Gonadotrophin-releasing hormone agonist protocols for pituitary suppression in assisted reproduction (review)

Abha Maheshwari, Ahmed Gibreel, Charalambos Siristatidis, Siladitya Bhattacharya

Research output: Contribution to journalLiterature review

Abstract

A B S T R A C T
Background
Gonadotrophin-releasing hormone agonists (GnRHa) are used in assisted reproduction technology (ART) cycles to prevent a luteinizing
hormone surge. Various protocols have been described in the literature, such as long protocols (continuous and stop or reduce dose,
long luteal, or long follicular protocol); short protocols and ultrashort protocols.
Objectives
To determine the most effective GnRHa protocol as an adjuvant to gonadotrophins in ART cycles.
Search strategy
We searched the Cochrane Menstrual Disorders and Subfertility Group Specialised Register, Cochrane Central Register of Controlled
Trials (CENTRAL) (The Cochrane Library), MEDLINE, EMBASE, CINHAHL and PsycINFO. Reference lists of relevant articles
were also searched. All the searches were updated to August 2010.
Selection criteria
Only randomised controlled trials comparing any two protocols of GnRHa in in vitro fertilization (IVF) or intra-cytoplasmic sperm
injection (ICSI) cycles were included.
Data collection and analysis
The primary outcome measure was live births per women. Secondary outcome measures were pregnancy rate, ongoing pregnancy rate,
number of oocytes retrieved and amount of gonadotrophins used. Data were independently extracted in 2 x 2 tables by two authors.
Odds ratios (OR) with 95% confidence intervals (CI) were calculated after verifying the presence of homogeneity of treatment effect
across all trials. For continuous variables mean differences (MD) were calculated.
Gonadotrophin-releasing hormone agonist protocols for pituitary suppression in assisted reproduction (Review) 1
Copyright © 2011 The Cochrane Collaboration. Published by JohnWiley & Sons, Ltd.
Main results
Of 29 included studies, 17 compared long with short protocols; two compared long with ultrashort protocols; four compared a follicular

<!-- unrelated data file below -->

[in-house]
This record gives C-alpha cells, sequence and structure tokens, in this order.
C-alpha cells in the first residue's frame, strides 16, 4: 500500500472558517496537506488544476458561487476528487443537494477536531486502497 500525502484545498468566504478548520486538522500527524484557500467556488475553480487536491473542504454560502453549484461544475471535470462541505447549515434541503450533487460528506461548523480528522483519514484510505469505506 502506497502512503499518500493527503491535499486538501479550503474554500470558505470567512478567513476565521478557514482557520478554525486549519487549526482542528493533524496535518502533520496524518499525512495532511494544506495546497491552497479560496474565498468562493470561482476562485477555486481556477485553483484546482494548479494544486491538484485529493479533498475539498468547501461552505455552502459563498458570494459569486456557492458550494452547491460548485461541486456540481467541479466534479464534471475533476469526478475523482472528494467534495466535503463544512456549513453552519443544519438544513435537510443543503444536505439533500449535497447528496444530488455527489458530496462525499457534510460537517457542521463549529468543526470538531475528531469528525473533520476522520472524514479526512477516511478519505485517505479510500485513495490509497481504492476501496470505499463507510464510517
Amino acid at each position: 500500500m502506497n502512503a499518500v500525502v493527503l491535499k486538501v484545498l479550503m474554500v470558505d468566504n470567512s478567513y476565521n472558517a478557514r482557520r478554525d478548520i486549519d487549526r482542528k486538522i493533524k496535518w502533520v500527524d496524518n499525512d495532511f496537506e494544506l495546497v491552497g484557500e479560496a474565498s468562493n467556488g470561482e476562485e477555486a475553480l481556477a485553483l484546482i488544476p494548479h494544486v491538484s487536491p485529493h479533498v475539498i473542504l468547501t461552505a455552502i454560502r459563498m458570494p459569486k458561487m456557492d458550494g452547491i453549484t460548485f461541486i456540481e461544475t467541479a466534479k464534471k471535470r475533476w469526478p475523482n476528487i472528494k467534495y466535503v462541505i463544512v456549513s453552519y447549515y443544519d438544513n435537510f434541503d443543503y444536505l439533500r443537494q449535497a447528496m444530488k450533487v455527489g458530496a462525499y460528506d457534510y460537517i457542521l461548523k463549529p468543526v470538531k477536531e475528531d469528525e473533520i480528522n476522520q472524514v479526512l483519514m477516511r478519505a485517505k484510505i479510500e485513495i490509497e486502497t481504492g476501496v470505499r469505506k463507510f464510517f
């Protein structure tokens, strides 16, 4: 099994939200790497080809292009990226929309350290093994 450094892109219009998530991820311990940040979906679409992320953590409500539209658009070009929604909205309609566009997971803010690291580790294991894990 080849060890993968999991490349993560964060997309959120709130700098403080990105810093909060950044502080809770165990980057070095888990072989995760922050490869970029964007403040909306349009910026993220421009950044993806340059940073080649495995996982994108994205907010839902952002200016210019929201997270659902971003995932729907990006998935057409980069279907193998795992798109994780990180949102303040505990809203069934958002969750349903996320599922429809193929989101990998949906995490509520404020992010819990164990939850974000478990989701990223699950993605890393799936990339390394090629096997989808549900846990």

versus luteal start of GnRHa; three compared continuation versus stopping the GnRHa at the start of stimulation; three compared
continuation of the same dose versus reduced dose of GnRHa and one compared a short versus short stop protocol.
There was no evidence of a difference in the live birth rate but this outcome was only reported by three studies.
There was evidence of a significant increase in clinical pregnancy rate (OR 1.50, 95% CI 1.16 to 1.93) in a long protocol when
compared to a short protocol. That is there is a 50% increase in chance of achieving pregnancy if a long protocol is used as compared to
a short protocol, although this difference could range from 16% to 93% increased chance of pregnancy. This difference did not persist
when the meta-analysis was done only on the studies with adequate randomisation (OR 1.38, 95% CI 0.93 to 2.05).
There was evidence of an increased number of oocytes (MD 1.61, 95% CI 0.18 to 3.04) obtained when a long protocol was used
as compared to a short protocol. That is there is a 60% increase in the number of oocytes retrieved when a long protocol is used as
compared to a short protocol, although this difference could range from 18% to 304% more oocytes.
There was evidence of an increase (MD 12.90, 95% CI 3.29 to 22.51) in the requirement for gonadotrophins in long as compared
to short protocols. That is approximately 12.9 more ampoules of gonadotrophins were consumed when a long protocol was used as
compared to a short protocol. This difference could range from 3.29 to 22.51 more gonadotrophin ampoules.
There was no evidence of a difference in any of the outcome measures for luteal versus follicular start of GnRHa and stopping versus
continuation of GnRHa at the start of stimulation.
Authors’ conclusions
The pregnancy rate was found to be higher when GnRHa was used in a long protocol as compared to a short or ultrashort protocol.
There was no evidence of a difference in live birth rate, but this outcome was only reported by three studies. There was no evidence
of a difference in the outcomes amongst various long protocols; nor that stopping or reducing GnRHa at the start of stimulation was
associated with a reduced pregnancy rate. For all comparison, except a long versus short protocol, there was a lack of power.
Original languageEnglish
Article numberCD006919
Number of pages93
JournalCochrane Database of Systematic Reviews
Issue number8
DOIs
Publication statusPublished - 2011

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